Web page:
If we continue with our line of reasoning, we can answer that the big deal was that Avrohom was the paradigm believer in Hashem. He believed when he didn’t have a son as much as he believed after he was promised the son and multitudes of offspring. His belief didn’t change. He was the consummate believer.
As such, when Hashem promised that he and Sarah would give birth to a child who would inherit them and continue their mission, it was not such a big deal that Avrohom had to interrupt the mitzvoh he was doing in order to rush and tell Sarah.
This is what the Ramban means when he says that Avrohom was busy carrying out Hashem’s commandment regarding milah. Avrohom was fulfilling his mission of following Hashem’s word. That is what his life was all about. He was the consummate servant of Hashem, whether he had a child or not, so his first obligation was to finish doing what Hashem asked him to do. Sarah wouldn’t expect anything different.
We tend to plug our emotions, perspectives and reactions into stories of the avos and thus we have questions. We understand the burning urge for a child, the ache of loneliness, and the frustration of unanswered tefillos. But there is a level beyond ours, the level of tzaddikim. Yes, a child is a hemshech, a continuation of all man’s accomplishments and a means of ensuring that the chain goes on. A child affords one the mitzvah of chinuch, the joy and fulfillment of seeing a new generation growing in Torah and avodah, and the nachas of transmitting eternal values, but there is a backdrop to all this: the only reality that counts and exists is that which Hashem desires.
To us, a husband and wife longing and yearning for something for so many years and then receiving it is a happy story. To tzaddikim, before they are answered, it is viewed as the ratzon Hashem, after they are answered, it remains the same ratzon Hashem.
To Avrohom Avinu and Sarah Imeinu, the desire for a child was in the context of that reality. Hashem hadn’t wanted it, so it was good and perfect. They existed serenely within that reality. The news that they would have a child meant, in their terms, that the ratzon Hashem now was different than it had been before. Their will had been in concert with Hashem’s all along and so would it continue.
Similarly, the nisayon of the Akeidah was a test of Avrohom’s bitachon. Now that he had been blessed with a son, were he to learn that it was the will of Hashem for him to return that gift, would he happily comply with Hashem’s wish or would he question the command? The posuk (Bereishis 22:3) recounts that Avrohom passed the test. “Vayashkeim Avrohom baboker.” Without delay, he hurried to fulfill Hashem’s wish. He had wanted a son in order to perform his shlichus in this world. If Hashem wanted him to have a son, he was thrilled, and if He did not wish for him to have a son any longer, then Avrohom would rush to fulfill the will of Hashem, fully accepting the decision.
The Chazon Ish wrote poetically, “Ein kol etzev ba’olam lemi shemakir ohr ha’oros shel ha’emes. There is no despair in the world for one who perceives the light of lights of the truth.” Rav Yitzchok Hutner pointed out that the Chazon Ish, who experienced the same struggle as the avos, was expressing that there exists an “ohr,” a light, of ratzon Hashem that is more obvious. There is also an “ohr ha’oros,” a less obvious but deeper light, that of amitas retzono Yisborach. For those who perceive the deep light of Hashem, there is no depression, for they recognize the truth that all that transpires is for the greater good.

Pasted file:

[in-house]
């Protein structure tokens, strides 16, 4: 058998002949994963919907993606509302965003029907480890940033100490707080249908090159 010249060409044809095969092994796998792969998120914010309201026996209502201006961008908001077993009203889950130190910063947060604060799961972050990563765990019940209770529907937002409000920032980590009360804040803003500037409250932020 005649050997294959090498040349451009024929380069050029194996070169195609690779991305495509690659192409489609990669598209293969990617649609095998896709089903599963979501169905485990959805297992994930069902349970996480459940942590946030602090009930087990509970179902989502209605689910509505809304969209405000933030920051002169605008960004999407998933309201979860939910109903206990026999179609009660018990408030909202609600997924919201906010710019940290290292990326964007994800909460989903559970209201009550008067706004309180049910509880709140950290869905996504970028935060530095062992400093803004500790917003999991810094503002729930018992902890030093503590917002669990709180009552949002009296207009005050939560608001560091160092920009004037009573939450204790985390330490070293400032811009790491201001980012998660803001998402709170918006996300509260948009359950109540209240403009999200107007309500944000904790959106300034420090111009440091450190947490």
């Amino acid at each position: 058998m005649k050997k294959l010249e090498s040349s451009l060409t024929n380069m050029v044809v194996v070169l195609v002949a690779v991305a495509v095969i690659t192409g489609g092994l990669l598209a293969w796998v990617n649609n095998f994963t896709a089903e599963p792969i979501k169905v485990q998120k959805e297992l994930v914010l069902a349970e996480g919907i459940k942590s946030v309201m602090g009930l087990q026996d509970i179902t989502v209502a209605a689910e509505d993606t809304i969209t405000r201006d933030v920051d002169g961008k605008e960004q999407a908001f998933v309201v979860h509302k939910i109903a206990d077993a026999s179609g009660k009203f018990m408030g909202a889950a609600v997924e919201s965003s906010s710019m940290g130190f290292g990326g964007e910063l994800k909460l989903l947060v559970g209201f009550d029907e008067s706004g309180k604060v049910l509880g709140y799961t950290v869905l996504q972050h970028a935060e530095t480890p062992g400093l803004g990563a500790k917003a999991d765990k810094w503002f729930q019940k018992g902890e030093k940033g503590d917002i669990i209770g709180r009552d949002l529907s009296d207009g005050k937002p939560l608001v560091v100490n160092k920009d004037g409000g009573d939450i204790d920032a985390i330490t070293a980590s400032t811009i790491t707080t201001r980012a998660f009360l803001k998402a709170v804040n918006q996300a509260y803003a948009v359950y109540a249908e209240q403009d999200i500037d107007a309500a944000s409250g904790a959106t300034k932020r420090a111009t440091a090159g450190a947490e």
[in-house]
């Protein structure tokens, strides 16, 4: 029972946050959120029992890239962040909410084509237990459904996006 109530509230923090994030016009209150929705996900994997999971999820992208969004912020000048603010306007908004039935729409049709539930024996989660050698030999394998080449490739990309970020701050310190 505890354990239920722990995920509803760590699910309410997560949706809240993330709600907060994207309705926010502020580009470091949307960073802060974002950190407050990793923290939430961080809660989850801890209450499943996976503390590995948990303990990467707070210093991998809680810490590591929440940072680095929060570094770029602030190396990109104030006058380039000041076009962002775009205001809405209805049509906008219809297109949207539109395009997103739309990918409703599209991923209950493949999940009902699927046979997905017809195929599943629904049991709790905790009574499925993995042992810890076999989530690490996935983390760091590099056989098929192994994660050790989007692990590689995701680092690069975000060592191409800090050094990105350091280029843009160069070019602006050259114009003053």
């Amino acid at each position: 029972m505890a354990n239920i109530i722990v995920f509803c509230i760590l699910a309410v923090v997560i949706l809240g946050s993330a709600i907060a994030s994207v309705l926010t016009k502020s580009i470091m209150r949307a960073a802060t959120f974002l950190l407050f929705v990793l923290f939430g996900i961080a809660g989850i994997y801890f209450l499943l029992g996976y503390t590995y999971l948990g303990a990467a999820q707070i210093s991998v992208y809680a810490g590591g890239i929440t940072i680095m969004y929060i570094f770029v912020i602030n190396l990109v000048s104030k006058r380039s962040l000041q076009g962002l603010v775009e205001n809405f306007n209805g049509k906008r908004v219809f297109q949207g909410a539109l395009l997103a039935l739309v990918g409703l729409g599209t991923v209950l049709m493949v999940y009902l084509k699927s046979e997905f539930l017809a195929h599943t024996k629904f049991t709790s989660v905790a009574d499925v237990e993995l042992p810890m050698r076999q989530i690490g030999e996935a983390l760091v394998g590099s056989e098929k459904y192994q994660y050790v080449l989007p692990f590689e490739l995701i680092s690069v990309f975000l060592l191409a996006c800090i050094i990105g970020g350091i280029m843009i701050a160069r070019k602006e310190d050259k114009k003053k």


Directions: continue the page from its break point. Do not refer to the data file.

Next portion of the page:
On Shabbos, we do not wish a sick person a refuah sheleimah. Instead, Chazal say, we say, “Shabbos hi milizok.” On Shabbos, we don’t cry out in pain.
Perhaps we can understand that pain and pity are appropriate when one is somewhat removed from the ohr ha’oros. On Shabbos Kodesh, our proximity to the Borei Olam makes such reactions inappropriate. Shabbos is the day when the ohr of sheishes yemei bereishes shines through and we appreciate that if things are a certain way, it is because that is what Hashem wants. During the yemei hama’aseh, things are less clear, and we cry, but on Shabbos, when the light is evident, we refrain from sadness.
On Shabbos, as well, we do not engage in obvious acts of mourning. On the six days of the week, we cry over the passing of loved ones. When Shabbos arrives, there is no sadness. On Shabbos, we proclaim that the world was created by the Creator. We receive a neshomah yeseirah, which allows us to comprehend concepts that we can’t understand during the week. On this day, we do not mourn or engage in sadness, for we recognize that Hashem created the world to do good and all that transpires is for the good.
Rav God’l Eisner was a mashgiach in the Gerrer Yeshiva prior to the Holocaust. He survived the war and was appointed mashgiach of Yeshiva Sefas Emes in Tel Aviv.
A student retold that he was an inmate in several concentration camps. Under the Nazis, there were no good days, only continuous sorrow and pain. One day, the boy saw his rebbi, Rav God’l, and hope rose in his heart as he remembered the good old days in yeshiva and the chizuk and hope that the mashgiach had offered back then.
The talmid approached Reb God’l, raising his sad, shallow eyes. “Rebbe, mit voss? How do we carry on in the shadow of the crematoria, with the smell of death hovering like a cloud?”